Cleomaceae (Capparaceae)

©The World Botanical Associates Web Page
Prepared by Richard W. Spjut
August 2004; June 2007, May 2014

Cleome lutea
Inyo NF, CA
Spjut 15362, June 2003

Cleome aff platycarpa
Nye Co., NV
Spjut 15287, May 2003

Cleome lutea
Esmeralda Co., NV
June 2007

Cleome serrulata

Great Basin Desert— Utah: Piute Co., Otter Creek Rec. Area, west side of the lake, east side of Hwy 62, just north of junction with Hwy 22; 38º10'52.3", 112º01’05.0”, 1988 m.  Sagebrush scrub. SPJ-16388, 20 July 2008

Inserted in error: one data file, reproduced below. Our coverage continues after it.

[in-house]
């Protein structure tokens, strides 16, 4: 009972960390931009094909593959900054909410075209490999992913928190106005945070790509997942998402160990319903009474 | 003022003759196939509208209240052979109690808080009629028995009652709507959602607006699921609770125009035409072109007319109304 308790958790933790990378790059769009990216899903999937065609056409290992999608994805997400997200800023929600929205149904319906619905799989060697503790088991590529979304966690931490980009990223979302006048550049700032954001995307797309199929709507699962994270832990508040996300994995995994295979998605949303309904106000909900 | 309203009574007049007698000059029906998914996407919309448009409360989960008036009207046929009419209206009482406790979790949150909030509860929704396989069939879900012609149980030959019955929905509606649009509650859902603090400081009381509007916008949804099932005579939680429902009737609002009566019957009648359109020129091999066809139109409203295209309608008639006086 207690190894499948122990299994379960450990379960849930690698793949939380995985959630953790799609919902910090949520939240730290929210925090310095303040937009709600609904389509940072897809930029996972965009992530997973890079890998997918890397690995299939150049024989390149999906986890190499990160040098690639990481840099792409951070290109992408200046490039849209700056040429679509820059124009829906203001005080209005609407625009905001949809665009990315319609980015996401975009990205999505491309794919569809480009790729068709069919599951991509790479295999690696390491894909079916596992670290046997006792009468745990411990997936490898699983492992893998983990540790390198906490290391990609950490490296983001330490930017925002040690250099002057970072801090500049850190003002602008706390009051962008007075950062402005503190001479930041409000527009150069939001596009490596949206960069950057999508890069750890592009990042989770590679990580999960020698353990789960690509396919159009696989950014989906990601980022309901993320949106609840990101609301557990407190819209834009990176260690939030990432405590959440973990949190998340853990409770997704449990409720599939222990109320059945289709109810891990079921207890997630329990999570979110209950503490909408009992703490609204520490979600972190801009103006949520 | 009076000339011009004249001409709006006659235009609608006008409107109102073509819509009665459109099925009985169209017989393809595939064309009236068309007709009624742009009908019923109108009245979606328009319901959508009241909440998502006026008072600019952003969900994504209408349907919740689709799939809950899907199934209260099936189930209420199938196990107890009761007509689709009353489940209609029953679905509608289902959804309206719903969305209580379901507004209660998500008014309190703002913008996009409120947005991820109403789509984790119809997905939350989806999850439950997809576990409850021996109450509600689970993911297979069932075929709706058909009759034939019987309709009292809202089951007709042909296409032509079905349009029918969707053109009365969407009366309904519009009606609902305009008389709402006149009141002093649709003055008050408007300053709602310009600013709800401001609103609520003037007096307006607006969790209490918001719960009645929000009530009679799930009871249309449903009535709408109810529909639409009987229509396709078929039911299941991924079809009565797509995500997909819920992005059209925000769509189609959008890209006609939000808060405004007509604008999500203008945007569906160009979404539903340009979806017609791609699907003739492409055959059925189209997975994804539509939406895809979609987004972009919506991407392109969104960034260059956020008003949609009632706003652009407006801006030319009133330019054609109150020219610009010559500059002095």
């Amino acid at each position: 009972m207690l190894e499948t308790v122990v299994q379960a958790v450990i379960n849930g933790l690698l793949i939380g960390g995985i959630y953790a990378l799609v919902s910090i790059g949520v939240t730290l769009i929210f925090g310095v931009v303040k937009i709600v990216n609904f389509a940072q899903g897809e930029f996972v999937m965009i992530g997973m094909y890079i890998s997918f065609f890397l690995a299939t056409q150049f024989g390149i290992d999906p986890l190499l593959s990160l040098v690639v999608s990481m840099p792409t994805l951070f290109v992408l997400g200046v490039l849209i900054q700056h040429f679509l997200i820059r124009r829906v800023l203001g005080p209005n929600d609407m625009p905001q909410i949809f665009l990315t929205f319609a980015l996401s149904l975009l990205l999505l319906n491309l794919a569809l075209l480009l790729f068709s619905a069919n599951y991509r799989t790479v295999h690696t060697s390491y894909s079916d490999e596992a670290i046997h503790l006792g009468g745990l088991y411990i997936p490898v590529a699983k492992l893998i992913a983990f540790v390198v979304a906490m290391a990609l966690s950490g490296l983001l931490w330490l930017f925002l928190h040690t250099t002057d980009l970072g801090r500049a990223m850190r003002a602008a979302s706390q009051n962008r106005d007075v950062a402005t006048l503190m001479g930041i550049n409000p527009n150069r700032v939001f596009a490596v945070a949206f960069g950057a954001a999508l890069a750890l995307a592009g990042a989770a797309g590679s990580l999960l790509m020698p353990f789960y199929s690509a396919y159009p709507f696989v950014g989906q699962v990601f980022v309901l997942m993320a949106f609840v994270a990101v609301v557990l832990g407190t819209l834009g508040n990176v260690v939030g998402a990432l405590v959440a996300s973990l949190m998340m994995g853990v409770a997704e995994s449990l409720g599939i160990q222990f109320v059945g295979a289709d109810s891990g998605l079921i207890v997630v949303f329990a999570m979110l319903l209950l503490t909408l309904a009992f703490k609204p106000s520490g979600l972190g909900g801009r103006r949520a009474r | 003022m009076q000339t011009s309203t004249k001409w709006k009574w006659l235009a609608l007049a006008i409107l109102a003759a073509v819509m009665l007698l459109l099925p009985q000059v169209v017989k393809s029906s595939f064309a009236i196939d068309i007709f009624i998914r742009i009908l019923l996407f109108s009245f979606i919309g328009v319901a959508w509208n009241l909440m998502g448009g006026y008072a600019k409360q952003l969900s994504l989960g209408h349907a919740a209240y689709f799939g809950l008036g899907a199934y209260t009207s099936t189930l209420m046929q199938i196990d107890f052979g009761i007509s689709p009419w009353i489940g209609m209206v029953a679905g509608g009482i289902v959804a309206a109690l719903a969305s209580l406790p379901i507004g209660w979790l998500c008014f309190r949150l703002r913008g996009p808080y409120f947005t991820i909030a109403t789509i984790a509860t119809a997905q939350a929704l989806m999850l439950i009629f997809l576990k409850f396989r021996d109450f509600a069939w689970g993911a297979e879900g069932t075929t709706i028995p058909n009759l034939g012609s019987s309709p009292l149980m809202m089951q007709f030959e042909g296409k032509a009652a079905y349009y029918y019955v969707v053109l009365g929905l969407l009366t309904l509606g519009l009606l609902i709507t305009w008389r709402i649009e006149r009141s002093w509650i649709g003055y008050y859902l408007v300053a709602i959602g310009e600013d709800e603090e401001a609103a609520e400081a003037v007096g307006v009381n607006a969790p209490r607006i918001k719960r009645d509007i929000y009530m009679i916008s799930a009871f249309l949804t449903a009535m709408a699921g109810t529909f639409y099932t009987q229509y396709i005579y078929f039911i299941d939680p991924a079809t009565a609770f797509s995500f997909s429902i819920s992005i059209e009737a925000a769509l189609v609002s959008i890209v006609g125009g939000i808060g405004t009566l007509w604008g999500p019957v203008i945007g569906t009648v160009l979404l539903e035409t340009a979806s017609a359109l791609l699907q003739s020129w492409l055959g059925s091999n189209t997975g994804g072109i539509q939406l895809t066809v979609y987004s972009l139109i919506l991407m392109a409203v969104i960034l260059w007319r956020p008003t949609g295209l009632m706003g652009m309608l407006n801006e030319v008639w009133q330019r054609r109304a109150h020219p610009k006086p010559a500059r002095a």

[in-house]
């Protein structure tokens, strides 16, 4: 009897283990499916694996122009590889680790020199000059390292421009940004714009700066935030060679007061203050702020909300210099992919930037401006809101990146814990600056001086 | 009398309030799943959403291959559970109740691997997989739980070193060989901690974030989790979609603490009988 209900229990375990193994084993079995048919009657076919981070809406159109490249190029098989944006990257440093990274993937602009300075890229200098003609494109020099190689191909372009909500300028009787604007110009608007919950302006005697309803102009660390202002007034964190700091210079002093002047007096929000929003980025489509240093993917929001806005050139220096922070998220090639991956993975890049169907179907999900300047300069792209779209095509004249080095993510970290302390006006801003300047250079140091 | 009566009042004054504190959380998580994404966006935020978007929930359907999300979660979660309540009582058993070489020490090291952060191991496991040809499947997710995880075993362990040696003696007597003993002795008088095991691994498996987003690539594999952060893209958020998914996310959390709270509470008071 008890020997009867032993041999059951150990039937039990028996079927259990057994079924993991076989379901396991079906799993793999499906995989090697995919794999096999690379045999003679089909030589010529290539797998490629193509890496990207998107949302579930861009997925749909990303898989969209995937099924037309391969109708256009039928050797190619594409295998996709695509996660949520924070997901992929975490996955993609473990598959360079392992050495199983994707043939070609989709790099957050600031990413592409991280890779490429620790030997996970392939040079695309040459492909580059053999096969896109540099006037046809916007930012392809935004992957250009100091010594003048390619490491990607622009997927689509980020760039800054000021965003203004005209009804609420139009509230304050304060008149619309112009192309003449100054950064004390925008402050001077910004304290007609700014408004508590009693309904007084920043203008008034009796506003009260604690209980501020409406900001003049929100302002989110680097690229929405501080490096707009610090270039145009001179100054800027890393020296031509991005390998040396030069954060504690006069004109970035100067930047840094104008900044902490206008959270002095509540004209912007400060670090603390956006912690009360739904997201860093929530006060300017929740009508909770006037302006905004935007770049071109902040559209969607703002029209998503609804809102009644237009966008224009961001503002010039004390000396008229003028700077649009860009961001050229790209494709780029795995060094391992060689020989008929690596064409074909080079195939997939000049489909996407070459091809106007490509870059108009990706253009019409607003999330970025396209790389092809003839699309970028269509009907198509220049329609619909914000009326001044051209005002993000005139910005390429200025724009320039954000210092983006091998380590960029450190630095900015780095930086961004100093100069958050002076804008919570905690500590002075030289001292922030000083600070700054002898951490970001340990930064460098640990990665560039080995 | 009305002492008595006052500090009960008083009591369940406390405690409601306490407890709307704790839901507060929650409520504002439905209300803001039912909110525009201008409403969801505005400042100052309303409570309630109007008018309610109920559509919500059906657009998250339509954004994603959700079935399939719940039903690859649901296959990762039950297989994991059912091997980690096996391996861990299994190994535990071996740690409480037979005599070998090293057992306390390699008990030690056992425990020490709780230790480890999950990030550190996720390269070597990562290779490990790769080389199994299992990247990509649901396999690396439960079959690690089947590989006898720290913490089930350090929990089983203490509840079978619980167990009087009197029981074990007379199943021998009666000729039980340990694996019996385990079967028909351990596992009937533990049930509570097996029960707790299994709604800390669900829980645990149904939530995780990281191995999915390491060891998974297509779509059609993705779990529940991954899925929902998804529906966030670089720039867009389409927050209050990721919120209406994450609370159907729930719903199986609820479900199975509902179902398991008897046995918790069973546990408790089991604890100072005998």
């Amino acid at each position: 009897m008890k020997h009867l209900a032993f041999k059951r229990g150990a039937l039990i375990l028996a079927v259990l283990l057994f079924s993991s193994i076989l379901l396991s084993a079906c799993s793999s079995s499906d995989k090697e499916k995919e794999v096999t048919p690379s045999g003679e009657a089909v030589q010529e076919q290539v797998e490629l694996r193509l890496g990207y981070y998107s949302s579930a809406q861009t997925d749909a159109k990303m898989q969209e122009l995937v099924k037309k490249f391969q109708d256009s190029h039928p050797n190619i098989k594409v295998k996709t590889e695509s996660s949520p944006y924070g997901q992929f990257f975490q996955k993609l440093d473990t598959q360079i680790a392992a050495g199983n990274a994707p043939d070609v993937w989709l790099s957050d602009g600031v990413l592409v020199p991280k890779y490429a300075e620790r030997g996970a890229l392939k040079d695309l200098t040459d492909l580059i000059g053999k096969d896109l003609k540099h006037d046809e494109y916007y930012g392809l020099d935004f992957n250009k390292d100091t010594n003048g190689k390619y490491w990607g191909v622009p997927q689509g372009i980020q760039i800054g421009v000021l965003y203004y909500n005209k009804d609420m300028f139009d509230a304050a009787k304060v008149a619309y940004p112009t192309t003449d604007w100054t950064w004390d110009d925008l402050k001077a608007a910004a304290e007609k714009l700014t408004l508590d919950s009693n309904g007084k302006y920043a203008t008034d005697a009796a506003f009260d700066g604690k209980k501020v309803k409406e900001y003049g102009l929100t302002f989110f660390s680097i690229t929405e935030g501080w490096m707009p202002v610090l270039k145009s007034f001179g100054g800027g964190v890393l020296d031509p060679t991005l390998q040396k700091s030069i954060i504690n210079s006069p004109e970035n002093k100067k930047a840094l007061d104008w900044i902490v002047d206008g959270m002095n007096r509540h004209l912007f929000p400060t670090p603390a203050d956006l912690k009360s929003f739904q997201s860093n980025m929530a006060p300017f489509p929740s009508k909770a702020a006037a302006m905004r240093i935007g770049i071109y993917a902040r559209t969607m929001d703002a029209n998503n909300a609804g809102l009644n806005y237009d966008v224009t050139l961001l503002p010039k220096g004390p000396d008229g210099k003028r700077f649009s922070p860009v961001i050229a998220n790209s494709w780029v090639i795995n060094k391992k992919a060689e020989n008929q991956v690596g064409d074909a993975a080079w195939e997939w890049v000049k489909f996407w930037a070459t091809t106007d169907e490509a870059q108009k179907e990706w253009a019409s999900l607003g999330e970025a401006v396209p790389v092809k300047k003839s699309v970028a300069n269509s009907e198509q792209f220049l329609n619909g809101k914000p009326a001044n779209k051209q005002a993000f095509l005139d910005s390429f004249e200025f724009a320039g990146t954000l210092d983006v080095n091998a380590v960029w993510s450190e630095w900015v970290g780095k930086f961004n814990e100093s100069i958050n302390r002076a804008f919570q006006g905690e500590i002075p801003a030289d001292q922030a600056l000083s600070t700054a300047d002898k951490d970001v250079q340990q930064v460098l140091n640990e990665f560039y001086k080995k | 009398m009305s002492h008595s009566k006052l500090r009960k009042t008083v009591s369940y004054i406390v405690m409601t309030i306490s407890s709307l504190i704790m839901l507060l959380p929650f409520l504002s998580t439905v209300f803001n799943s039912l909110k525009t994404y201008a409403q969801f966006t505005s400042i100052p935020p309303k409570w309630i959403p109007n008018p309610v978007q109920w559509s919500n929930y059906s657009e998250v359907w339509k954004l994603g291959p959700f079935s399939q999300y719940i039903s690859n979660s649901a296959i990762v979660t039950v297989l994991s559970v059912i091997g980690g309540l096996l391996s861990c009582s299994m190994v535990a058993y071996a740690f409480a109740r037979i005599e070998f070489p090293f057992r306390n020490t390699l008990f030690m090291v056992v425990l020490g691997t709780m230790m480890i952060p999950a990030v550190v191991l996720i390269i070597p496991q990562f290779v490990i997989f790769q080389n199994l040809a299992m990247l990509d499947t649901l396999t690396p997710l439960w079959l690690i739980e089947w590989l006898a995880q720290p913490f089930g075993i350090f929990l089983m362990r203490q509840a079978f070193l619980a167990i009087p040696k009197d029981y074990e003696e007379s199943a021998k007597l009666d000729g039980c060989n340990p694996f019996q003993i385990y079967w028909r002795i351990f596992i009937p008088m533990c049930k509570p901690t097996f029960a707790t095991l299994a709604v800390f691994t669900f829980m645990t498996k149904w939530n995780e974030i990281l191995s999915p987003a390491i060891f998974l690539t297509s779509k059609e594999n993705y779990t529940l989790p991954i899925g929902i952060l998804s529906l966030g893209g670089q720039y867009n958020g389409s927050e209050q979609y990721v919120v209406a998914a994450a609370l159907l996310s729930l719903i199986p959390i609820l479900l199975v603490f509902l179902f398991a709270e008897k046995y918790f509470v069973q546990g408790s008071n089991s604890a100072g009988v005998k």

Williams L. A., E. Vasques, W. Reid, R. Porter and W. Kraus W.  2003. Biological activities of an extract from Cleome viscosa L. (Capparaceae).  Naturwissenschaften 90(10): 468–472.  “Electron micrograph examination of the leaf and stem surfaces of Cleome viscosa L (Family Capparaceae) revealed the presence of secretory glandular trichomes with club-cylinder and cylinder morphologies. In the present study, the leaves and stems of C. viscosa were extracted with hexane and the extract was evaluated for the following biological activities: anti-bacterial, anti-fungal, contact insecticidal and nematicidal. The extract was found to be a potent anti-bacterial agent according to the thin layer chromatography autobiographic assay. Activity-directed isolation studies of the anti-bacterially active compounds led to a 14-member ring cembranoid diterpene being identified as one of the effective agents. Minimum inhibitory concentration (MIC) values (microg/spot) of 5.0 microg/spot and 1.0 microg/spot were found for the diterpene on Bacillus subtilis (Gram-positive) and Pseudomonas fluorescens (Gram-negative), respectively. The diterpene did not inhibit the growth of the fungus Cladosporium cucumerinum. The extract demonstrated a pyrethroid type of contact insecticidal activity on adult Cylas formicarius elegantulus Summer (Coleoptera: Curculionidae). The extract also had high nematicidal activity with a percentage Abbott's value of 72.69 on the plant parasitic nematode Meloidogyne incognita Chitwood; however, the extract lost its potency upon subfractionation.